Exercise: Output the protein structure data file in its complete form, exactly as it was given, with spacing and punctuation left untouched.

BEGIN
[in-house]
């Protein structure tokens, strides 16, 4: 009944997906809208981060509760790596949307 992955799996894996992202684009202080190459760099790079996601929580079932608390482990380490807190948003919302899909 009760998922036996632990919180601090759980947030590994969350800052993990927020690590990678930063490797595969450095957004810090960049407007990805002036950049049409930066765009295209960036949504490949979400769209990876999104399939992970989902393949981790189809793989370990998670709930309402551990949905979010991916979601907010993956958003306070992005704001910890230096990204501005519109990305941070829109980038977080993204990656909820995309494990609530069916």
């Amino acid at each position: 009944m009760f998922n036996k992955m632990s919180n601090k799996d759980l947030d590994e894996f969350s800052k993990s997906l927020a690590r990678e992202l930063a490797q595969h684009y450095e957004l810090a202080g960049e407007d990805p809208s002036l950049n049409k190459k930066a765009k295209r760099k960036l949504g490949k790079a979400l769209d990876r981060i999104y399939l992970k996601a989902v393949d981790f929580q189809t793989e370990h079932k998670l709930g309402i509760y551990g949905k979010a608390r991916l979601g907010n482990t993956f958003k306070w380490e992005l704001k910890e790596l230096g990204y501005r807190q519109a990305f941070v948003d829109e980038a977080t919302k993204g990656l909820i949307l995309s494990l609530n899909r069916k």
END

[in-house]
């Protein structure tokens, strides 16, 4: 009944997906809208981060509760790596949307 992955799996894996992202684009202080190459760099790079996601929580079932608390482990380490807190948003919302899909 009760998922036996632990919180601090759980947030590994969350800052993990927020690590990678930063490797595969450095957004810090960049407007990805002036950049049409930066765009295209960036949504490949979400769209990876999104399939992970989902393949981790189809793989370990998670709930309402551990949905979010991916979601907010993956958003306070992005704001910890230096990204501005519109990305941070829109980038977080993204990656909820995309494990609530069916």
């Amino acid at each position: 009944m009760f998922n036996k992955m632990s919180n601090k799996d759980l947030d590994e894996f969350s800052k993990s997906l927020a690590r990678e992202l930063a490797q595969h684009y450095e957004l810090a202080g960049e407007d990805p809208s002036l950049n049409k190459k930066a765009k295209r760099k960036l949504g490949k790079a979400l769209d990876r981060i999104y399939l992970k996601a989902v393949d981790f929580q189809t793989e370990h079932k998670l709930g309402i509760y551990g949905k979010a608390r991916l979601g907010n482990t993956f958003k306070w380490e992005l704001k910890e790596l230096g990204y501005r807190q519109a990305f941070v948003d829109e980038a977080t919302k993204g990656l909820i949307l995309s494990l609530n899909r069916k």